Although students really felt the pressure during this confusing semester, professors across the country were tasked with the job of converting their entire syllabus to fit an online format while still keeping students engaged.
It wasn't an easy transition, but professors intensely dedicated to the education of their students at home and abroad found ways to curve the strangeness of online instruction.
University of Arizona economics professor Dirk Mateer is teaching two sections of ECON 200, which caters to about 1,000 students. Mateer said he had never taught an online class before now, but he has experience with designing online classes.
For the amount of students that Mateer teaches, Zoom seemed “too unwieldy.” So, he decided to take his class to powerpoint presentations and make slight alterations to ease the readability. He animated the slides and added call out boxes in them.
Mateer said to keep his class engaged, he kept one portion of the class that students enjoyed when the class was in-person — playing Kahoot! challenges.
But through all the alterations, Mateer emphasized one aspect of the class that could not really be replaced: the in-person contact.
“I love the feedback when we meet face-to-face,” Mateer said in an email. “I missed the contact with the students and I think they missed it as well.”
Despite all of the confusion that this semester brought, he said he feels hopeful not only for the fall semester, but for life in general. Mateer found "Hope" within the chaos.
“Our daughter, Hope, was born six weeks early on April 28th,” Mateer said in an email. “All of the Covid craziness goes away when you get to see and hold a tiny human.”
Natalie Amgott, a graduate student teaching French 202, said although she knew the decision to make classes online was “wise,” she still knew how it could affect both instructors and students mentally.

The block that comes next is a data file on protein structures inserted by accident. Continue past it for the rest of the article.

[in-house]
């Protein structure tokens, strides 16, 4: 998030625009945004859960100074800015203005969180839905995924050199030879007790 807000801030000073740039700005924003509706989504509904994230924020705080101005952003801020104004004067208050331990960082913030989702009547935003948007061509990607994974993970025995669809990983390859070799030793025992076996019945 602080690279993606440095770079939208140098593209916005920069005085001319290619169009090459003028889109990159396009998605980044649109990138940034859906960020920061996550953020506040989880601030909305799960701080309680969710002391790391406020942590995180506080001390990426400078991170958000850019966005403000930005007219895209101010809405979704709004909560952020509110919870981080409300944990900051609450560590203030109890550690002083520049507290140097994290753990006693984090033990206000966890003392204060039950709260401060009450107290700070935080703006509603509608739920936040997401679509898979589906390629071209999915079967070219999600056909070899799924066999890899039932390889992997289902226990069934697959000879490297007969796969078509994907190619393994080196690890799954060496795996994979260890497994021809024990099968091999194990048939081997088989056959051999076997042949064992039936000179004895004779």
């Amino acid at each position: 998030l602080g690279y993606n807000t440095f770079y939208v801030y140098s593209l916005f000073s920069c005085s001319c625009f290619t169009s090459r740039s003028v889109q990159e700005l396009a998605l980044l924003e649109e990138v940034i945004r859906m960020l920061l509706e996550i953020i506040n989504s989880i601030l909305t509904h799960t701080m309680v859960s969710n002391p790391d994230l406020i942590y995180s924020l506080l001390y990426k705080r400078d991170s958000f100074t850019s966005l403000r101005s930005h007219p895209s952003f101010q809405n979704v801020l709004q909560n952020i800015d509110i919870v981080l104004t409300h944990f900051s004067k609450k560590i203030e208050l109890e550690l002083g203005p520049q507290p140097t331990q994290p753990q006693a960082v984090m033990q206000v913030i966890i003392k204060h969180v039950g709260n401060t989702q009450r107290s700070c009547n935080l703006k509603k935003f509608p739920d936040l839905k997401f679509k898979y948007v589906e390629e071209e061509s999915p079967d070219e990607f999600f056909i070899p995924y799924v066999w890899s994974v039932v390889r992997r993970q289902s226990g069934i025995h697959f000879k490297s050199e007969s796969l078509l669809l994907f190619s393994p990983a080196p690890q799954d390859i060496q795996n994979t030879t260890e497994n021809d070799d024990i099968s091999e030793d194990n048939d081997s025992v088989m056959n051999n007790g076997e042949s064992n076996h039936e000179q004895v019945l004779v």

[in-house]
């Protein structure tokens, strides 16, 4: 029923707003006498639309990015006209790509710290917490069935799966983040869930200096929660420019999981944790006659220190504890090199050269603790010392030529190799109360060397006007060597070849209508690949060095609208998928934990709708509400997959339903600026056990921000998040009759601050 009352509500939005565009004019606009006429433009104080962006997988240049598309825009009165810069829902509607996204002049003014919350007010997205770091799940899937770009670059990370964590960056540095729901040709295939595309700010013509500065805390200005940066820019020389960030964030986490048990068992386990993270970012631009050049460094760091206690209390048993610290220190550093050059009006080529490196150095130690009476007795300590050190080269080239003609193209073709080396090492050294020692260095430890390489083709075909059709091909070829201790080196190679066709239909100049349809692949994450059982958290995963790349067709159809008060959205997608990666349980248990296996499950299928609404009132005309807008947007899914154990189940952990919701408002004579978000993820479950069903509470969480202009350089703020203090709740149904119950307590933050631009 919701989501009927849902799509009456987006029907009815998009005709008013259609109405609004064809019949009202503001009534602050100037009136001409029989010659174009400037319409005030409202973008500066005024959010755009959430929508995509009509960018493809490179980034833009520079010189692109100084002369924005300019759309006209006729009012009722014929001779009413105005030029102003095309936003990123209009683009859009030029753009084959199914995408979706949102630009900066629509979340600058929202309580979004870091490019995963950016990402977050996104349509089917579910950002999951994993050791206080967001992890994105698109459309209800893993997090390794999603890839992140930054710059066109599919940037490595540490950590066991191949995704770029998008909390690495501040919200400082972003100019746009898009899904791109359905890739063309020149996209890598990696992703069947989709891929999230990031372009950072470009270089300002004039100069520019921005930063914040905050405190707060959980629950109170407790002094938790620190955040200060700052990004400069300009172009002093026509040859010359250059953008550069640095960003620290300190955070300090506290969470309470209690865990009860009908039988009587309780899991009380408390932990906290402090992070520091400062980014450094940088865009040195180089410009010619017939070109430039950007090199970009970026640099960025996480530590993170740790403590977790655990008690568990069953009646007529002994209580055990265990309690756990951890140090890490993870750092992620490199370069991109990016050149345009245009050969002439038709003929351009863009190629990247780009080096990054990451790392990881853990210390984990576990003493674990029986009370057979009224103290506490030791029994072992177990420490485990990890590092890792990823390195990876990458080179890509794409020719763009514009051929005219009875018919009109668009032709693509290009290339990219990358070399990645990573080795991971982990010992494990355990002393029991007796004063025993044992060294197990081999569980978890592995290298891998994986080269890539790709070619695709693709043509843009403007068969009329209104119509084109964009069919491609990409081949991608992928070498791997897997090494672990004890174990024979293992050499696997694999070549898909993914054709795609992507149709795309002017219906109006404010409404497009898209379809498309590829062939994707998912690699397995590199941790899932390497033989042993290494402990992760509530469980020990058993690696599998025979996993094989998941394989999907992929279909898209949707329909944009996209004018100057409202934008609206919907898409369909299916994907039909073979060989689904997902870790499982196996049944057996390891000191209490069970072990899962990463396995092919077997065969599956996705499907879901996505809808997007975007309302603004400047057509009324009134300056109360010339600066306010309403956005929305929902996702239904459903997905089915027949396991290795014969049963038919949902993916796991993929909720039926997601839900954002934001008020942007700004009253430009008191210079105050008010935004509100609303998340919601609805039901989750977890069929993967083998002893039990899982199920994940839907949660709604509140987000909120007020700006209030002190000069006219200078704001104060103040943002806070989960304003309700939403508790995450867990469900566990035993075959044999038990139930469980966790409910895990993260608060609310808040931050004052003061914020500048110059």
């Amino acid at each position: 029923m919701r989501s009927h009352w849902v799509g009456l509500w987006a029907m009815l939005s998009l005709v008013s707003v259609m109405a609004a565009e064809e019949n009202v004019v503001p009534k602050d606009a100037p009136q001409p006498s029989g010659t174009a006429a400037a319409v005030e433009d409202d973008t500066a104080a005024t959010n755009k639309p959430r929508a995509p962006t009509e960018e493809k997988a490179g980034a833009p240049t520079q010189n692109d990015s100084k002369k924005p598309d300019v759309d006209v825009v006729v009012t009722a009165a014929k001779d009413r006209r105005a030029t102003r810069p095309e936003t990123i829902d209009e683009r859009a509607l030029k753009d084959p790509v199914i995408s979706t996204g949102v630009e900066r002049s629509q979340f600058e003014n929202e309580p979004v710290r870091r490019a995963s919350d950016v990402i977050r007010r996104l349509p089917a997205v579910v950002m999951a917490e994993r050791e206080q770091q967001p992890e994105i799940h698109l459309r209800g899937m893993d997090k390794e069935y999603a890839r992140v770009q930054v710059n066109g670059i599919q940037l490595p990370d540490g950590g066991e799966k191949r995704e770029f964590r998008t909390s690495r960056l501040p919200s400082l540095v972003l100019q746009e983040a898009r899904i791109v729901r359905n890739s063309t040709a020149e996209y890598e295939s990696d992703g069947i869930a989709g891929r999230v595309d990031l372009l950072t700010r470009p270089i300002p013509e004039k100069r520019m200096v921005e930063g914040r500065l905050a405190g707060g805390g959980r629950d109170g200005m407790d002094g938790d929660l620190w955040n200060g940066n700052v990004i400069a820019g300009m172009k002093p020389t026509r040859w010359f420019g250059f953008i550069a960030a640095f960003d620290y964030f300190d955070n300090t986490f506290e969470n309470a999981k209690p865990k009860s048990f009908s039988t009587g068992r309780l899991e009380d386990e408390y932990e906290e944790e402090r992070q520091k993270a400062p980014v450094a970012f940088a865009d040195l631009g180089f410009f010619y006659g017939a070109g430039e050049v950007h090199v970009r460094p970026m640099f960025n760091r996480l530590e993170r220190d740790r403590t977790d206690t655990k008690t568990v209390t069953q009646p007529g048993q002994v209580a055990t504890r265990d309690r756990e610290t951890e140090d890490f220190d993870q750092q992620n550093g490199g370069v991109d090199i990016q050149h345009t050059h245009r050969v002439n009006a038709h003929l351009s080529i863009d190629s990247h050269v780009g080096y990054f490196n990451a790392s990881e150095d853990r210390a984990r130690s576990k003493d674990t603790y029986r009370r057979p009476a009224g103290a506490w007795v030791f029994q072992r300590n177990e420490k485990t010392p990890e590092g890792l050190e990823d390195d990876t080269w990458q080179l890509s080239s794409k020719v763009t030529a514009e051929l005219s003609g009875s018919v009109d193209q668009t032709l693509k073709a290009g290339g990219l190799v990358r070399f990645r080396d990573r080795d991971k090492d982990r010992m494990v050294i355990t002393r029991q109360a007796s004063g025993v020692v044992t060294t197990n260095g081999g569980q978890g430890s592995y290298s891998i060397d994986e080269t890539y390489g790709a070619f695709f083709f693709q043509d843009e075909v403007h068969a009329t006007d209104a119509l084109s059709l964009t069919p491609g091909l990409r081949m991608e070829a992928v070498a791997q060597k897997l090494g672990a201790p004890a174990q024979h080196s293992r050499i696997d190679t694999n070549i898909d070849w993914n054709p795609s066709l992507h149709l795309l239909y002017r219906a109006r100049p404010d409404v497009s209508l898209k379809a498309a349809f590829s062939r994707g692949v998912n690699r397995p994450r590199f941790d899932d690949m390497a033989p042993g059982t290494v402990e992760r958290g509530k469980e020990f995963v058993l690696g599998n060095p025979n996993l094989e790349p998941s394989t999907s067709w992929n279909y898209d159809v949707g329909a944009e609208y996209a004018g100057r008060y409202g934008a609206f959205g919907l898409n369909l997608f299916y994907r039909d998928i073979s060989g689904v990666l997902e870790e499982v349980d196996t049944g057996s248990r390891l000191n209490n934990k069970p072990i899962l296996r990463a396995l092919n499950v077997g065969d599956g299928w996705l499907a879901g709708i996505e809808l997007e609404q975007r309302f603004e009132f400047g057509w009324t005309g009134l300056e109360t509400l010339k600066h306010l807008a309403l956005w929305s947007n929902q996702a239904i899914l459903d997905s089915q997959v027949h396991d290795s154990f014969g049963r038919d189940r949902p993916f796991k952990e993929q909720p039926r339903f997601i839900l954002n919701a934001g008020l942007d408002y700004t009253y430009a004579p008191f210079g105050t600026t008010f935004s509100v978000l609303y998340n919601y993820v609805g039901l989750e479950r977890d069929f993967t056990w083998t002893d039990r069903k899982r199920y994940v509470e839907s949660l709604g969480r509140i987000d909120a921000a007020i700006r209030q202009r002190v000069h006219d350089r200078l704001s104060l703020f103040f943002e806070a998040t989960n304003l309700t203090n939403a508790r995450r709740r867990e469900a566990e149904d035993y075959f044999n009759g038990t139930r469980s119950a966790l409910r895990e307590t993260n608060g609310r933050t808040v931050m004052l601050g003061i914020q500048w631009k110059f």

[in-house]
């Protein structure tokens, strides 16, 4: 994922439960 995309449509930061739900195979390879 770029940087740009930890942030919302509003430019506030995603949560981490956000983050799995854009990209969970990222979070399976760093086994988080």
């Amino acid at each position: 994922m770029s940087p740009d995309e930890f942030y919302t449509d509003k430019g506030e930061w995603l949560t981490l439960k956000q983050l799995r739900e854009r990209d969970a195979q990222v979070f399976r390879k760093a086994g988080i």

Amgott preserved the overall structure of the class by holding Zoom sessions at regular class times. However, she still had to make some alterations to the syllabus.
“We went through the rest of the syllabus and curriculum for the semester and cut and modified some so that the focus would be on quality of content, instruction, and community-building, rather than on quantity of material,” Amgott said in an email.
When it came to keeping her students sane, Amgott went the extra mile. In addition to these alterations, Amgott integrated mental health check-ins to her class. She asks students to talk about how they are doing in English or French, asks them to use Zoom reactions, checks in with students individually and includes an extra question at the end of French grammar quizzes that reads, “How are you doing? How am I doing? How can I help you succeed?”
For Amgott, seeing her students during Zoom calls is still the “best part of the day." Although she has tried to remain hopeful, she said that teaching a language in an online format is still difficult.
“Despite my research in technology and my experience teaching online, I want to highlight that face-to-face classes cannot simply be transferred to online learning in one fell swoop,” Amgott said in an email.
Slide shows and Kahoot! quizzes worked fine for Mateer's ECON 202, but for language classes that rely on classroom engagement, a separate set of issues arises.
Amgott explained that the French 202 curriculum was molded around face-to-face communication and collaboration. It is difficult to learn a language conversationally without seeing others in person.
“I really miss seeing my students in person, though, and there is no replacement for that. Ultimately, language learning is about community,” Amgott said in an email.
With the spring semester coming to an end, students and faculty at the UA will have an interesting university experience under their belts.
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